Ronald Sanchez, who was fired from his state job after a hacker connected his government email address to the controversial dating site Ashley Madison, is challenging his dismissal on grounds of a double standard.

He says he never used the Ashley Madison site, and that he and other information technology staff members were held to a higher standard than other employees when it came to email use, violating his constitutional right to due process.

Sanchez, who lives in Alamogordo, worked as a computer technician at the Administrative Office of the Courts for 11 years before his name showed up on a list of public employees who had accounts on the Canadian-based dating site marketed to unfaithful spouses. At the time of his firing, he made $34 an hour to work on computers at courts in the southeastern quadrant of the state.

Though Sanchez denied registering at the Ashley Madison site, the connection subjected his email to scrutiny by his supervisors. This revealed he had also used his work email for saving, sending and receiving other personal material, including sometimes sexually explicit messages that contained vulgar humor or were racist or sexist.

He and a coworker, whose email address was also linked to the dating site, were given an option to resign or be fired. The coworker quit. Sanchez was fired and an internal personnel board upheld his dismissal.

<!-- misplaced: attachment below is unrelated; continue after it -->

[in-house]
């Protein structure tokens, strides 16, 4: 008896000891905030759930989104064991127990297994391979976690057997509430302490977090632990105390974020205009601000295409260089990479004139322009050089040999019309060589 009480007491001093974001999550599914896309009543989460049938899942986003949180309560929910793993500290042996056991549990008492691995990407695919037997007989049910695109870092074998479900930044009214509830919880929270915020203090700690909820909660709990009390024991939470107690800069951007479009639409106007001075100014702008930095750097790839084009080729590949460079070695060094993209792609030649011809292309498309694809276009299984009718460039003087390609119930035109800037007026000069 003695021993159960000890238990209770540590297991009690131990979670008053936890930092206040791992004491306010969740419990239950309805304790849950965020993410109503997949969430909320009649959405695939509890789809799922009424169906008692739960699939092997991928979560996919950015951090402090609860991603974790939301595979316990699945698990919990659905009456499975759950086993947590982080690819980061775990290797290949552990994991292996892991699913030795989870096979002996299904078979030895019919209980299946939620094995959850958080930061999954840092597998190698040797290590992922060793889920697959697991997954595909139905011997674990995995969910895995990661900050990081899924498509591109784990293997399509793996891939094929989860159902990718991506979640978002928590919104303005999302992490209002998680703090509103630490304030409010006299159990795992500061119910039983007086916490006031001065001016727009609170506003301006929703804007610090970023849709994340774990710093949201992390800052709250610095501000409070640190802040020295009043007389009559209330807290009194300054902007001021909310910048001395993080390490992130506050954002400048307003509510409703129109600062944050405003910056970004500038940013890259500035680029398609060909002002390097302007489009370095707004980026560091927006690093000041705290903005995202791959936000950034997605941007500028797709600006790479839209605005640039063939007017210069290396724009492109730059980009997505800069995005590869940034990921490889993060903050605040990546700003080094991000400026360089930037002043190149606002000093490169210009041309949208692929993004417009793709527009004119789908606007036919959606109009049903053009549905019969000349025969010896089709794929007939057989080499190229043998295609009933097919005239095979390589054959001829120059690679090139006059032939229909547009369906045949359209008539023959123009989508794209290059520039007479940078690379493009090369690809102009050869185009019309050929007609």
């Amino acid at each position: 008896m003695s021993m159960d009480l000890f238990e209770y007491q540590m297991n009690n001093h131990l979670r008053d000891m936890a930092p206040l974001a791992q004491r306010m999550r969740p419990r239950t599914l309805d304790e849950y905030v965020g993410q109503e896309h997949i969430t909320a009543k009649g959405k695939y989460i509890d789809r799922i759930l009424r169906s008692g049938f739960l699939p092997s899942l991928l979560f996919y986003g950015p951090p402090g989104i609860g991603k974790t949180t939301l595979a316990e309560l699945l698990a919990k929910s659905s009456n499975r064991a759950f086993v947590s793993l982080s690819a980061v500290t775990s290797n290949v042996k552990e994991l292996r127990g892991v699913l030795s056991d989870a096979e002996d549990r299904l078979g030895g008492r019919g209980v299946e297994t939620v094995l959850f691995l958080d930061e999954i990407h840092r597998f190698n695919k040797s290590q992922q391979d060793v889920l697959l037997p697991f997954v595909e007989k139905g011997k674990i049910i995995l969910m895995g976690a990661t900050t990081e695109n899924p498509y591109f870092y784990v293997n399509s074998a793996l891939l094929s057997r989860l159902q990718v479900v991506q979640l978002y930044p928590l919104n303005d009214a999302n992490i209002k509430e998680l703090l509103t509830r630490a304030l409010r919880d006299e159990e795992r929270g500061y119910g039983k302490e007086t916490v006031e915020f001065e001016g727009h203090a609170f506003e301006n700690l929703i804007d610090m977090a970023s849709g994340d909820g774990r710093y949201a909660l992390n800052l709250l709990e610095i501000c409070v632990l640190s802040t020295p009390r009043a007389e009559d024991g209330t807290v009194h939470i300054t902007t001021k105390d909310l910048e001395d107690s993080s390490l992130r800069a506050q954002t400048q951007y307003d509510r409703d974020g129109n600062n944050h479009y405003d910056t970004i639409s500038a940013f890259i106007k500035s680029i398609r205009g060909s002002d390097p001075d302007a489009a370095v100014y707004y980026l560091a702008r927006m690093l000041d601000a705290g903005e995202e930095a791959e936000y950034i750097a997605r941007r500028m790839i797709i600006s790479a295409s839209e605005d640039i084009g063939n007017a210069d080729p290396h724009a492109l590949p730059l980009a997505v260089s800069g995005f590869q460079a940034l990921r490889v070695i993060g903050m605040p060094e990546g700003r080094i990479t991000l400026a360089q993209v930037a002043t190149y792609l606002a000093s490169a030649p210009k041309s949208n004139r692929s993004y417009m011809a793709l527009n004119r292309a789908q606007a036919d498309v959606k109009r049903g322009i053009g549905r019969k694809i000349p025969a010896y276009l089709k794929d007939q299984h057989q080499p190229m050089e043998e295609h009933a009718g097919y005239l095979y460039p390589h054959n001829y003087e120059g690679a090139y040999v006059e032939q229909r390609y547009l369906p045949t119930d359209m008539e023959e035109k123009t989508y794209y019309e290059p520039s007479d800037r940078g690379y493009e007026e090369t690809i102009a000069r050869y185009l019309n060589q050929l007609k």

Sanchez petitioned the state District Court in Santa Fe to review that decision on grounds of unequal treatment. Sanchez said that Artie Pepin, director of the Administrative Office of the Courts, testified during his administrative hearing that Sanchez and other information technology employees were held to a higher standard than other workers.

“The problem is everybody was doing it, and he was held to a higher standard without telling him,” said Sanchez’s attorney, Robert Beauvais. “He has 11 years of exemplary conduct. Everybody and his dog was doing the same thing he was, including four judges, and yet they fire him for that and we thought that wasn’t fair.”

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In his court pleading, Beauvais compares Pepin’s unwritten higher standard policy to the “double secret probation” that a dean uses to try to banish the Delta House fraternity from campus in the 1978 movie Animal House, starring John Belushi.

“While the movie is parody,” Beauvais wrote in a brief, “the arbitrary and unlawful conduct of the law-trained administrator of the N.M. Administrative Office of the Courts under color of state law had serious and unlawful consequences.”

Assistant Attorney General Timothy Williams this month responded on behalf of the Administrative Office of the Courts, saying that Sanchez was not held to a higher standard and that his email use was not typical of other court employees.

“Petitioner has failed to submit any evidence of disparate treatment,” Williams wrote in his response. “To the contrary, the record reflects that only two AOC employees were audited because of the ‘Ashley Madison Email Scandal’ and the other employee ‘did not have any kind of content like this but merely had social networking sites.’ ”

Thus, Williams wrote, management determined that the nature and extent of Sanchez’s violations were “so egregious that his actions constituted cause for termination.”

Pepin said Monday he couldn’t comment much on the case because it is in active litigation and involves personnel issues. But, he said, “the facts speak for themselves,” and he is confident that Sanchez’s firing would be upheld.

Contact Phaedra Haywood at 505-986-3068 or phaywood@sfnewmexican.com. Follow her on Twitter @phaedraann.

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